Brian Hemminger ( When you initially signed with UFC, you had to leave a job you had just accepted a promotion in. How difficult was it to leave that job and what do you think you'll need to accomplish to make that decision worth it?

Brian Melancon: Well I had just taken a job with a physical therapy company and I got promoted within four weeks. I was overseeing four different clinics and helping train people as well as work with patients and I was enjoying it. It was what I always wanted to do as far as my career path ever since the end of high school all through college and physical therapy school. I was enjoying that and I was enjoying the time off away from the training and dieting and everything. I had just gotten married last September so it was a nice relaxing life and career path that could be set. I was more than halfway out of fighting and was enjoying it.

But the only reason I was so out to do MMA was to get one win in the UFC. From the time before I even started training and joined a gym, I set that goal for myself to get a win in the UFC and that was it. Nothing else really mattered. Ultimately, that was what brought me back. When they called me up and told me they were going to close Strikeforce and bring me over, I sat down with my wife and talked about it. It did take me a while. It took a few weeks for me to decide whether I wanted to go back to all of that because of the hit it takes financially and physically. Also just the grind from training and dieting and I was pretty heavy at that time after a year off of no training and doing what I wanted and everything. I was like 210-215. It took a while to get that weight off an eventually I decided I was going to do it and I went into it full force.

After the win in my UFC debut, I felt like everything I sacrificed was worth it and everything I had spent these last seven years doing was accomplished. Even if I don't win another fight in UFC, I will feel like my career goal was met because it truly was. The rest of this is just relaxing, enjoying and having fun because for me, I like to compete and I still love to do this so I'm just going to enjoy the ride, give it my best and that's it.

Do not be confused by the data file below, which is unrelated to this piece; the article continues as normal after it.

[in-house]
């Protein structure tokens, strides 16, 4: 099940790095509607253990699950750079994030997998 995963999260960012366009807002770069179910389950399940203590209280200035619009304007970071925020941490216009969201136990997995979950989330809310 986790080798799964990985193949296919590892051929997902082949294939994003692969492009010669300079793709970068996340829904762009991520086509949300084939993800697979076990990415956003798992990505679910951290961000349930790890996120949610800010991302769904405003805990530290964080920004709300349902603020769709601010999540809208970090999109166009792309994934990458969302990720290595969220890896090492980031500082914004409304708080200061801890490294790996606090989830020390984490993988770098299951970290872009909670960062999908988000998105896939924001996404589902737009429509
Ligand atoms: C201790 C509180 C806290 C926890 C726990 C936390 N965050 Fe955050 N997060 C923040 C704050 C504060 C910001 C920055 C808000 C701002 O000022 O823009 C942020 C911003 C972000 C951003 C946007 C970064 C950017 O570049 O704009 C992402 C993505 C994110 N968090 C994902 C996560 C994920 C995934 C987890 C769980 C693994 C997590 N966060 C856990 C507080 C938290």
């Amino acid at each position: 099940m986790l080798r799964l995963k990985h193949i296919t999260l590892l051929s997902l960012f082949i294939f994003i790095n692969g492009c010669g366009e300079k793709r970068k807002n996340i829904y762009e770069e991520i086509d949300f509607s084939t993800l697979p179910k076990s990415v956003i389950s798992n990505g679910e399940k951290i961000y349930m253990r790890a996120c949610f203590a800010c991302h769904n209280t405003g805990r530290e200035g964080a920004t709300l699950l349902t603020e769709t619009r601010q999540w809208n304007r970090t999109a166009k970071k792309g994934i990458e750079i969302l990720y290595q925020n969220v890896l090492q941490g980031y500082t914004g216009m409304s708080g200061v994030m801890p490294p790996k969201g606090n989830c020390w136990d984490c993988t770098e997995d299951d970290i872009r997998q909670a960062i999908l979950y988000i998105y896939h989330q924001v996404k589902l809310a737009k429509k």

Brian Hemminger ( The fight against Kelvin Gastelum is coming up so when you visualize success against him, how do you picture victory?

Brian Melancon: Well, I don't like to predict it, but obviously I'd like to get a knockout. That's an exciting way to make a name for yourself. I've had knockouts in five of my fights and I've pretty much dropped nearly everyone I've faced so about seven of nine fights I'd knocked my opponent down. I want to go out there and give the fans an exciting fight. Any win will do, any win will obviously make me happy. As long as it's a great fight and people pay attention, that's all I'm looking for.

Brian would like to thank his manager Mickey Dubberly for helping him out, his training partners and teammates, God, and his charity Fight For The Forgotten. You can follow him on Twitter @Brian_Melancon.